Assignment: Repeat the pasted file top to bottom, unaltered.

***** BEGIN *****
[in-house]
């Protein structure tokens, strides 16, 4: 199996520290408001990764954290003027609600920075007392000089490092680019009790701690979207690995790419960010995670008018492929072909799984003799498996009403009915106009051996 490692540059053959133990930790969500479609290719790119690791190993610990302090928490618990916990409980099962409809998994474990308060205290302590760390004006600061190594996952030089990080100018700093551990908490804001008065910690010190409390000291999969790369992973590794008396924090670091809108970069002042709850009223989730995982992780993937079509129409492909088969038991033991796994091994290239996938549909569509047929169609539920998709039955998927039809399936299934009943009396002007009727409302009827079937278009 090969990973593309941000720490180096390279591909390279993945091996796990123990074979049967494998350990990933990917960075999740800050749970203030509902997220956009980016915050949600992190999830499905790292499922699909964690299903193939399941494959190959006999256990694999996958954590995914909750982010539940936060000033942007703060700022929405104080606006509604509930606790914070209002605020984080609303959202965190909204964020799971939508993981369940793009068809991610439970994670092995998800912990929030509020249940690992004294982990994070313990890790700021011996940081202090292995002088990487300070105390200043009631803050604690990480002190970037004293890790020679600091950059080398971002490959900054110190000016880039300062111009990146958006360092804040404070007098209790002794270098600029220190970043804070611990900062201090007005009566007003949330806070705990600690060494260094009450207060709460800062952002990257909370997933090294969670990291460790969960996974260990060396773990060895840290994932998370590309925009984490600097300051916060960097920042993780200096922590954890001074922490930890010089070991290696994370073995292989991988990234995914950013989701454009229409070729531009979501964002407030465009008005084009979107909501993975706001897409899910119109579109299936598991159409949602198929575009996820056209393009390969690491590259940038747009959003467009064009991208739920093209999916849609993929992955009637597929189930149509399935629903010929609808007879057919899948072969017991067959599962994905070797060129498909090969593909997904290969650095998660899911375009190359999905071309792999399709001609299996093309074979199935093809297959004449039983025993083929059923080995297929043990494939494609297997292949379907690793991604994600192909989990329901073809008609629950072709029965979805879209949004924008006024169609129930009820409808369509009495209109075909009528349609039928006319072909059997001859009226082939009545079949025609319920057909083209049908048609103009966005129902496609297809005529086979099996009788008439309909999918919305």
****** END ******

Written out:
[in-house]
């Protein structure tokens, strides 16, 4: 199996520290408001990764954290003027609600920075007392000089490092680019009790701690979207690995790419960010995670008018492929072909799984003799498996009403009915106009051996 490692540059053959133990930790969500479609290719790119690791190993610990302090928490618990916990409980099962409809998994474990308060205290302590760390004006600061190594996952030089990080100018700093551990908490804001008065910690010190409390000291999969790369992973590794008396924090670091809108970069002042709850009223989730995982992780993937079509129409492909088969038991033991796994091994290239996938549909569509047929169609539920998709039955998927039809399936299934009943009396002007009727409302009827079937278009 090969990973593309941000720490180096390279591909390279993945091996796990123990074979049967494998350990990933990917960075999740800050749970203030509902997220956009980016915050949600992190999830499905790292499922699909964690299903193939399941494959190959006999256990694999996958954590995914909750982010539940936060000033942007703060700022929405104080606006509604509930606790914070209002605020984080609303959202965190909204964020799971939508993981369940793009068809991610439970994670092995998800912990929030509020249940690992004294982990994070313990890790700021011996940081202090292995002088990487300070105390200043009631803050604690990480002190970037004293890790020679600091950059080398971002490959900054110190000016880039300062111009990146958006360092804040404070007098209790002794270098600029220190970043804070611990900062201090007005009566007003949330806070705990600690060494260094009450207060709460800062952002990257909370997933090294969670990291460790969960996974260990060396773990060895840290994932998370590309925009984490600097300051916060960097920042993780200096922590954890001074922490930890010089070991290696994370073995292989991988990234995914950013989701454009229409070729531009979501964002407030465009008005084009979107909501993975706001897409899910119109579109299936598991159409949602198929575009996820056209393009390969690491590259940038747009959003467009064009991208739920093209999916849609993929992955009637597929189930149509399935629903010929609808007879057919899948072969017991067959599962994905070797060129498909090969593909997904290969650095998660899911375009190359999905071309792999399709001609299996093309074979199935093809297959004449039983025993083929059923080995297929043990494939494609297997292949379907690793991604994600192909989990329901073809008609629950072709029965979805879209949004924008006024169609129930009820409808369509009495209109075909009528349609039928006319072909059997001859009226082939009545079949025609319920057909083209049908048609103009966005129902496609297809005529086979099996009788008439309909999918919305």